As far as this particular start goes, Eickhoff draws a lineup that is in the middle of the pack against righties. For some reason, he’s been really excellent at home, in what used to be a pretty decent hitter’s park. He has a 2.45 ERA compared to a 5.51 on the road and hitters are only batting .222/.273/.385 against him at home. I’m not really sure what to make of those splits. There’s some luck and variance in there, because he has a .262 BABIP against and an 86.6 percent LOB% at home, compared to a .333 and 66 percent on the road.

If Citizens Bank Park was an extreme pitcher’s park, it would make some sense. Because it isn’t, it seems like variance to me. When there’s that much positive variance, I often look to go against a guy. With that in mind, a slight lean to the Marlins, who are the better team with the better bullpen.


Detroit at Chicago (AL) (-125); Total: 10.5

Tigers money has hit the market overnight and this morning to drive this number down 10-15 cents at some shops. Mike Pelfrey takes the mound for the Tigers and James Shields goes for the White Sox. The Pelfrey signing has been a disappointment (though I’m not sure why because it was incredulously stupid to begin with) and the Shields trade has been as well.

We’ll look at Pelfrey first, who has a 4.95 ERA with a 5.30 FIP and a 5.16 xFIP in 18 starts and one solid relief appearance. Pelfrey has some really eye-popping home/road splits. He’s given up 12 of his 13 home runs at home, even though he’s worked two more innings on the road. His OBP against is nearly identical and he’s walked seven more than he has struck out on the road, but his SLG against is 210 points lower. I’m at a loss for words with this.

Nobody has really noticed, but James Shields has allowed three runs or less in each of his last five starts after having one of the worst four-start stretches in the history of baseball from May 31 to June 18. I harp on playing against extremes and if you’ve done that with Shields, things have gone okay. Granted, he hasn’t gotten much run support, but he fits right in the White Sox rotation in that regard.

While I want to get excited about Shields’s last five starts, I’m not going to. In those 33.1 innings, Shields has 15 strikeouts. That’s pathetic. It speaks to a ton of batted ball luck. That often runs out, especially with a White Sox team that isn’t blessed defensively. This game is like trying to pick death by paper cuts or death by starvation.

Does Shields’s BABIP luck run out here? It very well could. I do think there’s a slight bit of value on fading Chicago coming off of a long series in Seattle, especially because their playoff hopes are gone. The Tigers still feel like they have a shot. Maybe they’re the side. If I had to play anything, it’d be Detroit and I’d hope that Pelfrey didn’t illuminate a raging tire fire on the mound.


Tampa Bay at Oakland (-125); Total: 8

Matt Moore and Sonny Gray do battle on Thursday night in a game with a pretty interesting line move. The A’s have gone from -140 to -120 and even lower in some places. Neither one these teams has postseason prospects at this point, so this isn’t the easiest of handicaps. The Rays are making the trek to Oakland after a short stay in Colorado. The A’s remain home after playing the Astros. In that respect, there’s a bit of an edge to the Athletics.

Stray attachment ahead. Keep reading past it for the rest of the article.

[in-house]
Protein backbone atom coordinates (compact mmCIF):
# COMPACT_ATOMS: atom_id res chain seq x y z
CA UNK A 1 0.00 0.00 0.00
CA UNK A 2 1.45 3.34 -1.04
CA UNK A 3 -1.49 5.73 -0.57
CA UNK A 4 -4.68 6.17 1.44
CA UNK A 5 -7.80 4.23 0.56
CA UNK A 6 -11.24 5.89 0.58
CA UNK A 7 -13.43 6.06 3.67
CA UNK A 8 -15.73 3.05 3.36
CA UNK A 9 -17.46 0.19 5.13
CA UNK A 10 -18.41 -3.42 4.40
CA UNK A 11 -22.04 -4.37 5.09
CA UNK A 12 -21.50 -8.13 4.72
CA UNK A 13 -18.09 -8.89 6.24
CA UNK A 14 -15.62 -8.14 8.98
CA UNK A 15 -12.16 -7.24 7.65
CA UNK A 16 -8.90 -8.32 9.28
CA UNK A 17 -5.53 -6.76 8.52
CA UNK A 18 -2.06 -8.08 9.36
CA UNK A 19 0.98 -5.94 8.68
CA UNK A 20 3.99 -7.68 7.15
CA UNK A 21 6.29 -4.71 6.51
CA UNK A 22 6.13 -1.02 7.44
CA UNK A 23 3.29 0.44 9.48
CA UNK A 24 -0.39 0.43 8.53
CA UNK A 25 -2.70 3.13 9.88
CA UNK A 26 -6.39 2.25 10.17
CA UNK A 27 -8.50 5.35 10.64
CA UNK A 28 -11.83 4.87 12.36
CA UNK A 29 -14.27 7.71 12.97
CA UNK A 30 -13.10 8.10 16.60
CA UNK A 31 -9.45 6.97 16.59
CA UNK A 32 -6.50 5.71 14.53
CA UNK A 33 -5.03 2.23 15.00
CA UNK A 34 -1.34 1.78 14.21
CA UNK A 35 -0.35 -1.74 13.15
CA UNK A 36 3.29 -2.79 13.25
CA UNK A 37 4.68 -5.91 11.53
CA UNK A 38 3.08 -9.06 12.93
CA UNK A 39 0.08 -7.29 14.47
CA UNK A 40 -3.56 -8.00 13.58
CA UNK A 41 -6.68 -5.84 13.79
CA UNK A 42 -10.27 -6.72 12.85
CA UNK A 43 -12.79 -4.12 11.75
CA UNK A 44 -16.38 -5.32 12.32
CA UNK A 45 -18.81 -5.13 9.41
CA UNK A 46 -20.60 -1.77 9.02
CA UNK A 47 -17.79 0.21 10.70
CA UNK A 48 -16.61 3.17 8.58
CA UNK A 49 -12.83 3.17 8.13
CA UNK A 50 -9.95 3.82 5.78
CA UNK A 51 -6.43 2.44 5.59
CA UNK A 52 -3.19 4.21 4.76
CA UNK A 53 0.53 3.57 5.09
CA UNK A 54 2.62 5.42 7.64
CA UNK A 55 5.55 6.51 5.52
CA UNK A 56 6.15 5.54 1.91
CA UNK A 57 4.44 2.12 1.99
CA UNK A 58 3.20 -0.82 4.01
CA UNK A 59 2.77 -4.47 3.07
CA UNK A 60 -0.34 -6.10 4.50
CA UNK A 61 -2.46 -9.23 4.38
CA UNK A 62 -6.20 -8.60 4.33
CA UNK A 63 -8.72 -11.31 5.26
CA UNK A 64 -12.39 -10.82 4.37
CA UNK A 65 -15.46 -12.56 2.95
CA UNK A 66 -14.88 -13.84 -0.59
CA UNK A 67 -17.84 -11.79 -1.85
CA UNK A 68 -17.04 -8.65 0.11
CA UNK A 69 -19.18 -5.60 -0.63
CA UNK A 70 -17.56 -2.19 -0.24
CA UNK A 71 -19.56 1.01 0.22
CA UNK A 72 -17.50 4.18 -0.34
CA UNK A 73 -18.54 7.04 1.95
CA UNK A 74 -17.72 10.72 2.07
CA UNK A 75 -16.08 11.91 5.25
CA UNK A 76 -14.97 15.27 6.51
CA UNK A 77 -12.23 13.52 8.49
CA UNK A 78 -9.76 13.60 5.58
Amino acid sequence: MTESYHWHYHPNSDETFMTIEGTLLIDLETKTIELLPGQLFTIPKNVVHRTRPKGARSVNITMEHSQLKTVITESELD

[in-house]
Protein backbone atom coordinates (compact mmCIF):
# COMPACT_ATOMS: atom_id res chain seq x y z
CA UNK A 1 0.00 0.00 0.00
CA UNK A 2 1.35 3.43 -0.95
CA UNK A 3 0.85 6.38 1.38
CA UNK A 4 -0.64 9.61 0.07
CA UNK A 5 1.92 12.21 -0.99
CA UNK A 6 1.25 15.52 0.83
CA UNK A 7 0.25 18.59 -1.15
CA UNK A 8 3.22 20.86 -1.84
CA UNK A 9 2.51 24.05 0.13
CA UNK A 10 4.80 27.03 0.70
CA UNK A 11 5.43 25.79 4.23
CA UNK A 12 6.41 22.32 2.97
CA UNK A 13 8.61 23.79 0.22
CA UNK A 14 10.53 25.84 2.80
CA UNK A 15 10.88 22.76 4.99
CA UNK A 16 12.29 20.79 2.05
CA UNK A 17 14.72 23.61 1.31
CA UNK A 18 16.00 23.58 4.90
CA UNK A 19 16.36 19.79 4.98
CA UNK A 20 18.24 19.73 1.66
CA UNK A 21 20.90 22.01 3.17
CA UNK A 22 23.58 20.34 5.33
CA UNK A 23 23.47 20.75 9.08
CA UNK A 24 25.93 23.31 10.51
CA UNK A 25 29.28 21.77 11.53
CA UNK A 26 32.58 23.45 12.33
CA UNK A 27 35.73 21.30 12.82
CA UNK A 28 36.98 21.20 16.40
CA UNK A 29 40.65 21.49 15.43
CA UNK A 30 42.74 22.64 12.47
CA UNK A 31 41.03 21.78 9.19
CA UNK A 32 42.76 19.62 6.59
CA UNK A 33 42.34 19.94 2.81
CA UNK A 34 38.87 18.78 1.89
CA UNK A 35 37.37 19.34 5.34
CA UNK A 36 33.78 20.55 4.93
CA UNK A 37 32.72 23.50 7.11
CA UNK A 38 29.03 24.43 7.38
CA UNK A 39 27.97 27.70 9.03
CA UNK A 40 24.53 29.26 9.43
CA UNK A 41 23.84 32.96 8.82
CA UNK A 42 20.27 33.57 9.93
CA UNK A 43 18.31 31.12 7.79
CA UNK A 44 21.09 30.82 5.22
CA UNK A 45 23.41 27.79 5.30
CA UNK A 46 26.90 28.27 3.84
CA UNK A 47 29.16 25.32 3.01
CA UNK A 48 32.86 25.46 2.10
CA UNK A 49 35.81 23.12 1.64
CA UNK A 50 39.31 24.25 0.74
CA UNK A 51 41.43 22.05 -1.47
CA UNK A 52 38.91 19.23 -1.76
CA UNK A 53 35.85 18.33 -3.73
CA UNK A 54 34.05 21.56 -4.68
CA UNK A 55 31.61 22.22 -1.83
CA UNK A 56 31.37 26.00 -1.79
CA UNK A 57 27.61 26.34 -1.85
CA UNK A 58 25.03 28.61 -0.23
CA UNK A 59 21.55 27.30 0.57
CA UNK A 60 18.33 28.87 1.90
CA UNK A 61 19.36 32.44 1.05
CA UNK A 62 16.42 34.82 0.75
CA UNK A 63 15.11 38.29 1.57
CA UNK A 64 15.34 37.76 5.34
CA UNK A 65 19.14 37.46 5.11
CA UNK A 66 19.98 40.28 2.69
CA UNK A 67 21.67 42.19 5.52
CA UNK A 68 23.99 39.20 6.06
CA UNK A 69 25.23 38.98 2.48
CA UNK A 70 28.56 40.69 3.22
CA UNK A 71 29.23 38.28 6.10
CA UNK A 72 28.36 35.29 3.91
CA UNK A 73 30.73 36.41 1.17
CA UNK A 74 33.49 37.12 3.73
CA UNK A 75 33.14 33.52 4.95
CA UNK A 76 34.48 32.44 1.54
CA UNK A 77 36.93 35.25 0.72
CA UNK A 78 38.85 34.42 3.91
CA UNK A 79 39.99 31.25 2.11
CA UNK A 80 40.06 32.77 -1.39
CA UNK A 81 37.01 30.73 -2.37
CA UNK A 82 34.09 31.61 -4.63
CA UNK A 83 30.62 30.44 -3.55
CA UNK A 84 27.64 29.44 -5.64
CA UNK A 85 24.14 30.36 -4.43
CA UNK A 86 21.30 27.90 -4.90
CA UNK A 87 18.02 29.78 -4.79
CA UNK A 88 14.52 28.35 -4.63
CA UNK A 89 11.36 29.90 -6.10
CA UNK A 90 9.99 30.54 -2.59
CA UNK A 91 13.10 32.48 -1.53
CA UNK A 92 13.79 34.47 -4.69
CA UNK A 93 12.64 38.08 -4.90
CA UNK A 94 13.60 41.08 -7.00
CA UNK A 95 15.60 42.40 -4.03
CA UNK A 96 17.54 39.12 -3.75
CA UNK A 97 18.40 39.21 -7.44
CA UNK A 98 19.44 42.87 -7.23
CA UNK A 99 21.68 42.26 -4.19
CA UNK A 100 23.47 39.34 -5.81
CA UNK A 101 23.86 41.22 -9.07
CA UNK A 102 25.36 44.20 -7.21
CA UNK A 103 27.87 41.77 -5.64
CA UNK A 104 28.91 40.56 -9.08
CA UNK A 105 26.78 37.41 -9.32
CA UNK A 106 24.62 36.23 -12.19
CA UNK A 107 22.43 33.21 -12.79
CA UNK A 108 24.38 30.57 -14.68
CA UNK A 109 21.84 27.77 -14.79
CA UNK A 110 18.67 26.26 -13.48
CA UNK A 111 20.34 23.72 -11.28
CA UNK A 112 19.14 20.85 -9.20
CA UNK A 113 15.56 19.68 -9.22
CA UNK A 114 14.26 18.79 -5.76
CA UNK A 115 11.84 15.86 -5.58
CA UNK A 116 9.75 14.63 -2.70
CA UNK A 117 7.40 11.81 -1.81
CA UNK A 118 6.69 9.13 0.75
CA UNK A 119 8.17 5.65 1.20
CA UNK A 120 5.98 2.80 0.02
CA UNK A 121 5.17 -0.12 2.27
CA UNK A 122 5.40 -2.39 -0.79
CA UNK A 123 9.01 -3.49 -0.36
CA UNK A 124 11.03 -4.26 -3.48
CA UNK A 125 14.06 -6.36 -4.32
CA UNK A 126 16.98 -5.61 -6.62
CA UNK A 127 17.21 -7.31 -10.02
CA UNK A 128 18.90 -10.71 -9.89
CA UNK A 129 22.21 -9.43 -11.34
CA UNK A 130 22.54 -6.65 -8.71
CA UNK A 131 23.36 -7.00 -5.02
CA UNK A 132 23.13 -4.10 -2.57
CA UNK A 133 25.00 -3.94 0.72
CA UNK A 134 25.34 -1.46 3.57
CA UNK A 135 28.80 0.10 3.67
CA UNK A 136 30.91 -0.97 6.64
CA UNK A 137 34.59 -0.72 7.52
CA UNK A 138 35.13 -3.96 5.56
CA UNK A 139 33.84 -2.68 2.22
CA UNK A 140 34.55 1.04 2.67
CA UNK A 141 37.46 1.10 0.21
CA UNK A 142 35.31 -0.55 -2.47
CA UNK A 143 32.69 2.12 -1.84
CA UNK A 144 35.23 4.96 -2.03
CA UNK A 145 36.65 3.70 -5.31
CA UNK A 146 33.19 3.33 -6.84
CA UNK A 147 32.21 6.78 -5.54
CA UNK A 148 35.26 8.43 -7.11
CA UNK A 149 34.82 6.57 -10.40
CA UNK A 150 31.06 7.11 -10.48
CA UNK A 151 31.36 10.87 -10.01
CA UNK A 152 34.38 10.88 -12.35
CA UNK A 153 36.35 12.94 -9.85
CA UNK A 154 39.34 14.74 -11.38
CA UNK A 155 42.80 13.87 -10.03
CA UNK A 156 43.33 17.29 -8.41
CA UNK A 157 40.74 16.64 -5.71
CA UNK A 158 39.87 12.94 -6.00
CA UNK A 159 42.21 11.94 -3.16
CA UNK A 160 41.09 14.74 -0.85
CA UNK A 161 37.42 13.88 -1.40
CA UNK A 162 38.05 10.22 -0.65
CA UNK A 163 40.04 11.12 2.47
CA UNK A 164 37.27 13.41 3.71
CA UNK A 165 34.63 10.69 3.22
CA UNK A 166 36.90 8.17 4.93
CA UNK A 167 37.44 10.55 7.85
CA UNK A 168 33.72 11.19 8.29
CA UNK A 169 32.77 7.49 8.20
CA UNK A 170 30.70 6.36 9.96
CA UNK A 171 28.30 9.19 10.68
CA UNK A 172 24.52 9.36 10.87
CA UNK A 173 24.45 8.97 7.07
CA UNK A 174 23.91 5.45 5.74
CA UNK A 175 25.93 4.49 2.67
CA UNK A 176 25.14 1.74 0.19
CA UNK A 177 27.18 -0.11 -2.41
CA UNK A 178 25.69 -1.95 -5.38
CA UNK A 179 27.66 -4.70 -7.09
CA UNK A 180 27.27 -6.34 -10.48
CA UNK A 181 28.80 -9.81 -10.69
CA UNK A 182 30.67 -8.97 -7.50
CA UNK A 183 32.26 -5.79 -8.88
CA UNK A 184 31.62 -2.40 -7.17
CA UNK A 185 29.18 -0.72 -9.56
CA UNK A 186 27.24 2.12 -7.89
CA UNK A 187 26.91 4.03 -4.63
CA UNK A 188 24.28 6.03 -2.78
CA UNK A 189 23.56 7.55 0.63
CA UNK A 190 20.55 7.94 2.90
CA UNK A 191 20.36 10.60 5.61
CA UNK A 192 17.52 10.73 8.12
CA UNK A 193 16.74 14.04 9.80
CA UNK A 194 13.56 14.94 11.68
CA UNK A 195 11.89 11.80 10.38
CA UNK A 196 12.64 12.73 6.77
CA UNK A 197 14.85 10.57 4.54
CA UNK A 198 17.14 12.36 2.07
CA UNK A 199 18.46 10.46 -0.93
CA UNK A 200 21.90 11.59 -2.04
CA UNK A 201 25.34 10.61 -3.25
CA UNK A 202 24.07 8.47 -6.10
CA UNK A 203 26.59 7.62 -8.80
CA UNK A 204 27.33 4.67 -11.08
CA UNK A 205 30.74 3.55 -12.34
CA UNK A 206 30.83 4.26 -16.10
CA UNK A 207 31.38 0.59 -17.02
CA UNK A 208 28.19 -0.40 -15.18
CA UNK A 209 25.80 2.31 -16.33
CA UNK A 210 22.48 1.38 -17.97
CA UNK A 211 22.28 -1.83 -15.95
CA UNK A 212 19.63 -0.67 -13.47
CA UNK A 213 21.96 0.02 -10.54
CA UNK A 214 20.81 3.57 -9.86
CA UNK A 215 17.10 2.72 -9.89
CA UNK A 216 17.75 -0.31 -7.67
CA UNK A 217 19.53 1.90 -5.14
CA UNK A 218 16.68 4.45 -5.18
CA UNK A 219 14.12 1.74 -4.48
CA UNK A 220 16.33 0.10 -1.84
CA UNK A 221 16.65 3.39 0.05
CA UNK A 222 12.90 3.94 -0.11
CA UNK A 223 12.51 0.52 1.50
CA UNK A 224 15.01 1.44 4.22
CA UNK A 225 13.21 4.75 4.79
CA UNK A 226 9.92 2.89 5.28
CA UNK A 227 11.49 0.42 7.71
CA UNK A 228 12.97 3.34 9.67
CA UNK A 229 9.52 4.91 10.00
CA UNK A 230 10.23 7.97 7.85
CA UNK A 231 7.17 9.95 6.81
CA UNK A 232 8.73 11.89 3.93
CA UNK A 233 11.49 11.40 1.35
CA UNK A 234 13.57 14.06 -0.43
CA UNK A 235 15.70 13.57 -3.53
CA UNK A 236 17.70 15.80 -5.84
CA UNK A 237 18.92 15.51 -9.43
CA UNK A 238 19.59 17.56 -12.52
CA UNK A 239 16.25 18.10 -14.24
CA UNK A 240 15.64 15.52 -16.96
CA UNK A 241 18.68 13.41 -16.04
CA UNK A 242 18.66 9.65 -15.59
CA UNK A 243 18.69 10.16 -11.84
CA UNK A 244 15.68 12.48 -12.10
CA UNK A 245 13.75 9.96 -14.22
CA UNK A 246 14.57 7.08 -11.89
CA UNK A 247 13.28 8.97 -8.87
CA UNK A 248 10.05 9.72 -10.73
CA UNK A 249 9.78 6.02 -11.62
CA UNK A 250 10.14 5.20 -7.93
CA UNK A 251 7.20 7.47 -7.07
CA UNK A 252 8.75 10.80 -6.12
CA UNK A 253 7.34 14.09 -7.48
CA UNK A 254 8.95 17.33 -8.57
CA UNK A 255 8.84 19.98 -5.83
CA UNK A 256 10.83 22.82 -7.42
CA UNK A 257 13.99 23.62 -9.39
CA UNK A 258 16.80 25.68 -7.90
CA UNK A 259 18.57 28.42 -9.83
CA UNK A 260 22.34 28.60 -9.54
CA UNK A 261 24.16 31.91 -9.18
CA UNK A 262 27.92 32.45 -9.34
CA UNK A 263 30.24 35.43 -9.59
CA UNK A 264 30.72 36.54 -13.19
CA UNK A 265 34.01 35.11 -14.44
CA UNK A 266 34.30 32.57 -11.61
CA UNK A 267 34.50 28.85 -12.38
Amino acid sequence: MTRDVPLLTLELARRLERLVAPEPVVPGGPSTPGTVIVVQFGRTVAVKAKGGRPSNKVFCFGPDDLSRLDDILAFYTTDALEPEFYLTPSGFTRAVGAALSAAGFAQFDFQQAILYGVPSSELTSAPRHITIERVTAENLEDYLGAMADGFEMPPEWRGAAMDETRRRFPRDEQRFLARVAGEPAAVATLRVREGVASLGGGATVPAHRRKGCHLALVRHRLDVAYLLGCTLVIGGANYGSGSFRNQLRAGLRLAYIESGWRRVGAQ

Sonny Gray’s name is on the trading block, which I don’t get because you’re selling him at his lowest point. Gray has battled injuries this season and owns a 5.12 ERA with a 4.61 FIP and a 4.29 xFIP. His strikeout rate is down, his walk rate is up, and his sacrifices to the BABIP guys are no longer suffice. His strikeout rate was already a little bit precarious relative to the rest of his stats, so these are all bad things. I’m not sure how much value Gray carries to a team at this stage of the game, though there are always egomaniacal front offices and coaches that think that they can fix everybody. To be fair, Gray probably can be fixed, but in the midst of a pennant race? That’s a hard sell.

Regardless, Gray should have value here against a Rays team that rates very poorly against right-handed pitchers on the season. Tampa Bay is 24th in wOBA, aided solely by the surprising power that they have shown throughout the campaign. They are actually 28th in on-base percentage against RHP. The thing about power is that it’s hard to achieve at O.co Coliseum. If the Rays aren’t hitting homers against righties, they aren’t scoring.

Matt Moore draws an Oakland lineup that is aided mostly by Danny Valencia and Marcus Semien against left-handed pitching. The A’s have four guys above league average by wRC+ against lefties and that’s it. Add Khris Davis and his lofty SLG and Jake Smolinski’s small sample size success and it’s those four guys that have kept the A’s from being in Braves-level territory against LHP.

Moore hasn’t been very good, with a 4.33 ERA, a 4.59 FIP, and a 4.71 xFIP. Once again, here’s a guy whose biggest issue is the long ball pitching in a place where long balls are difficult to hit. I feel like there are a lot of different ways to attack this game. I feel like the A’s do have some value, given how poor the Rays are against RHP and their long road trip. The under also has value because this park should benefit both pitchers and neutralize the strengths of both offenses in this particular split.

Decide which idea you like best and roll with it for some late-night action.